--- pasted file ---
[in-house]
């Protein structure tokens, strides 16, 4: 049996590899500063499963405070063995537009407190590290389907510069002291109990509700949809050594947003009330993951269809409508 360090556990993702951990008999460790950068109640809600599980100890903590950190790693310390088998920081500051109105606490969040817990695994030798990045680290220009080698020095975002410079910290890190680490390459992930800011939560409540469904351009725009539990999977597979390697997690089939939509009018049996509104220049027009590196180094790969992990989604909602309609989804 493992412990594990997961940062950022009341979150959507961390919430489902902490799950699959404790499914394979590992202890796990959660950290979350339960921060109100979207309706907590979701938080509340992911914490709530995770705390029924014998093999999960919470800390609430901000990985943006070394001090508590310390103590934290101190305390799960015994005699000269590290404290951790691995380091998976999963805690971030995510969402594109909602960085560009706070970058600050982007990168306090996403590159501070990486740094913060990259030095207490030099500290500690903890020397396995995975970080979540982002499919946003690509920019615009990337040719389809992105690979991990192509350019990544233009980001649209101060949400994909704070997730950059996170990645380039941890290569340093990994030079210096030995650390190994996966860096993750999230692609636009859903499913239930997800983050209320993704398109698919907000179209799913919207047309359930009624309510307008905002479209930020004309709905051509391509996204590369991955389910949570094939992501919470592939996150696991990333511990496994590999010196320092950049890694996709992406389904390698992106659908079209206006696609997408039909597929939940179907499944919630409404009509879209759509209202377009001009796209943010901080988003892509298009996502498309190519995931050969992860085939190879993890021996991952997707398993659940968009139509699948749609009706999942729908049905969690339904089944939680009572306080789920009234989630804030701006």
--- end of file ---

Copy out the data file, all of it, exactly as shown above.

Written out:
[in-house]
């Protein structure tokens, strides 16, 4: 049996590899500063499963405070063995537009407190590290389907510069002291109990509700949809050594947003009330993951269809409508 360090556990993702951990008999460790950068109640809600599980100890903590950190790693310390088998920081500051109105606490969040817990695994030798990045680290220009080698020095975002410079910290890190680490390459992930800011939560409540469904351009725009539990999977597979390697997690089939939509009018049996509104220049027009590196180094790969992990989604909602309609989804 493992412990594990997961940062950022009341979150959507961390919430489902902490799950699959404790499914394979590992202890796990959660950290979350339960921060109100979207309706907590979701938080509340992911914490709530995770705390029924014998093999999960919470800390609430901000990985943006070394001090508590310390103590934290101190305390799960015994005699000269590290404290951790691995380091998976999963805690971030995510969402594109909602960085560009706070970058600050982007990168306090996403590159501070990486740094913060990259030095207490030099500290500690903890020397396995995975970080979540982002499919946003690509920019615009990337040719389809992105690979991990192509350019990544233009980001649209101060949400994909704070997730950059996170990645380039941890290569340093990994030079210096030995650390190994996966860096993750999230692609636009859903499913239930997800983050209320993704398109698919907000179209799913919207047309359930009624309510307008905002479209930020004309709905051509391509996204590369991955389910949570094939992501919470592939996150696991990333511990496994590999010196320092950049890694996709992406389904390698992106659908079209206006696609997408039909597929939940179907499944919630409404009509879209759509209202377009001009796209943010901080988003892509298009996502498309190519995931050969992860085939190879993890021996991952997707398993659940968009139509699948749609009706999942729908049905969690339904089944939680009572306080789920009234989630804030701006």